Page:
Tuesday, October 28, 2014

Abraham Lincoln Speaks: The President's Job Description

Abraham Lincoln Speaks: The President's Job Description

Abraham Lincoln began his political career with the speech entitled A House Divided, establishing himself as a great orator. He was eventually elected Senator from Illinois, and ran for President of the United States in 1860. When he succeeded, the South feared that their way of life was in jeopardy. They fought vigorously against Lincoln’s candidacy, apprehensive that "by the accession of a Republican Administration their property and their peace and personal security are to be endangered." Abraham Lincoln took the Oath of Office for his first term on Monday, March 4, 1861, and addressed the nation with another great speech, his First Inaugural Address.

Primarily addressed to the people of the South, it was intended to succinctly state Lincoln's intended policies towards their concerns. In it, Lincoln states that it is his job as President is to uphold the Constitution. He reminds the South that the Constitution is the ultimate law of the land, and although he intends to uphold the law as peacefully as possible, the choice to amend the constitution or revolt against it lies in the hands of the people.

The phrase law of the land is a legal term, referring to all of the laws in force within a country or region, including both statute law and common law. This term was used in 1787 to write the Supremacy Clause of the United States Constitution. The Supremacy Clause states:
This Constitution, and the Laws of the United States which shall be made in Pursuance thereof; and all Treaties made, or which shall be made, under the authority of the United States, shall be the supreme Law of the land...

Why would Lincoln remind the South of the Constitution? He emphasized that Southern states need not take drastic action. The Constitution did not speak to slavery in any state. He had no intentions of invading the South, and the Fugitive Slave Act would be vigorously enforced, as it too was the “law of the land.”

Conversely, the bond between States created by the Constitution could not be easily broken. Lincoln denounced secession as anarchy. After all, he had just taken the oath to preserve, protect, and defend the Constitution, which he had every intention of doing:
I have no purpose, directly or indirectly, to interfere with the institution of slavery in the States where it exists. I believe I have no lawful right to do so, and I have no inclination to do so.
Lincoln believes it is not his duty to take a pen and start changing laws - that is Congress’ job. If the people - on either side of the slavery issue - want something changed, he is not their guy. Majority rule had to be balanced by constitutional restraints in the American system of Republicanism.

Lincoln's First Inaugural Adresss 1861

While Lincoln knows that his job is to uphold the laws, not change them, he still believes that the nation remains “a house divided,” and needs to make a decision to either be all slave or all free. He does not state a personal preference; he merely points out that a decision must be reached. Until the final draft, Lincoln's address had ended with a question for the South: "Shall it be peace or sword?" However, he feared such an ending would be seen as a threat for war, which Lincoln desperately wished to avoid. In the final draft, Lincoln instead moderated his tone. He chose a conciliatory approach:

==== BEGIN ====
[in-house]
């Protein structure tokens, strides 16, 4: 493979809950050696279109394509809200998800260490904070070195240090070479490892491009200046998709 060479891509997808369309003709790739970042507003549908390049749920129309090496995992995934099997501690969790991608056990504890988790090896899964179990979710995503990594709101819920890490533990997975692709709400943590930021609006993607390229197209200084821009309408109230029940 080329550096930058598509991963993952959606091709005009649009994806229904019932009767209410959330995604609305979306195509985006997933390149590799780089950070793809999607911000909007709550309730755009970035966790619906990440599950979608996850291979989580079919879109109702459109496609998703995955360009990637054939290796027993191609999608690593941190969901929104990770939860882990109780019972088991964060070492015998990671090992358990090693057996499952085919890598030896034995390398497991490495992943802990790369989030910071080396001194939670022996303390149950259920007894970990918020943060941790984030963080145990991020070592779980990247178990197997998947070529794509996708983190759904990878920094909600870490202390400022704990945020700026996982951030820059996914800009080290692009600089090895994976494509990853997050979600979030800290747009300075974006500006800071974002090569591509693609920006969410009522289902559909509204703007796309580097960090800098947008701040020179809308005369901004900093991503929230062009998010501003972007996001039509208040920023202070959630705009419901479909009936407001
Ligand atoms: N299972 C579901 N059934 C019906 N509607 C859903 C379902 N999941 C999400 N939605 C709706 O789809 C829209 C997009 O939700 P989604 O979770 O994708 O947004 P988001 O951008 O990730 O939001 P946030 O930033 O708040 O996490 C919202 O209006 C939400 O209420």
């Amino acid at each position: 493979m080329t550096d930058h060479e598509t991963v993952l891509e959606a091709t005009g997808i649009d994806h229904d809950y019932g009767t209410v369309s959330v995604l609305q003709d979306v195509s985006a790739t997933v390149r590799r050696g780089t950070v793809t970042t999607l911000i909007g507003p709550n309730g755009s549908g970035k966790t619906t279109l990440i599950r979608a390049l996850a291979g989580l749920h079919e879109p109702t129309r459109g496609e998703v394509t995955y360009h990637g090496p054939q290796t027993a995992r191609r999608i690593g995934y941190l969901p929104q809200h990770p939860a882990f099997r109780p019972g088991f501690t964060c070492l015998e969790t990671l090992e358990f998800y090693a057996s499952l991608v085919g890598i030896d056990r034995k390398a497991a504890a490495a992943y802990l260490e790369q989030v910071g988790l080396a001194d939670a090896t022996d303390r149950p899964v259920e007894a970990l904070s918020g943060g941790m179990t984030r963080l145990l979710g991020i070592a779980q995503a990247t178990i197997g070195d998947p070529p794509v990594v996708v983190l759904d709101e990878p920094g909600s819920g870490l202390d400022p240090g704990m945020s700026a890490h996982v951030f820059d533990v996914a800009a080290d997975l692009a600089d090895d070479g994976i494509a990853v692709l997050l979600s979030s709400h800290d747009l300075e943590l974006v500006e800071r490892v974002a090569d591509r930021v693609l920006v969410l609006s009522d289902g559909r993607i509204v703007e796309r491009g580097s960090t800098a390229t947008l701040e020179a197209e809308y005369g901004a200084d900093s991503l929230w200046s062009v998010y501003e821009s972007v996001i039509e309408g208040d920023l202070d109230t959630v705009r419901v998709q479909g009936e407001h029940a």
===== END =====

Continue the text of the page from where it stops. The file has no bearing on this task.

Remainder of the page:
I am loath to close. We are not enemies, but friends. We must not be enemies. Though passion may have strained, it must not break our bonds of affection. The mystic chords of memory, stretching from every battlefield and patriot grave to every living heart and hearthstone all over this broad land, will yet swell the chorus of the Union, when again touched, as surely they will be, by the better angels of our nature.
While much of the Northern press praised or at least accepted Lincoln's speech, the newly formed Confederacy met his inaugural address with contemptuous silence. (Though the United States never recognized the secession and considered them still part of the nation, South Carolina and the Gulf Coast states had seceded before the Inauguration.) The speech also did not impress other states who were considering secession from the Union. They remained unconvinced that Lincoln would not outlaw slavery.

In his first inaugural address, Lincoln reminds the American people that the Constitution, not the President, is the ultimate law of the land. The campaign he ran - to which he intends to stay true - was to employ the Presidential Oath to preserve, protect, and defend the Constitution as peacefully as possible. He leaves the choice - slave or free, to amend the Constitution or revolt against it - entirely in the hands of the people, reminding them that the choice and its consequences are no more his than theirs. Modern writers and historians generally consider the speech to be a masterpiece and one of the finest presidential inaugural addresses, with the final lines having earned particularly lasting renown in American culture.

Abraham Lincoln Speaks:
Part 1:  A House Divided 
Part 2: The President's Job Description
Part 3: Liberty for All?
Part 4: A New Birth of Freedom
Part 5: With Malice Toward None
Part 6: Now He Belongs to the Ages

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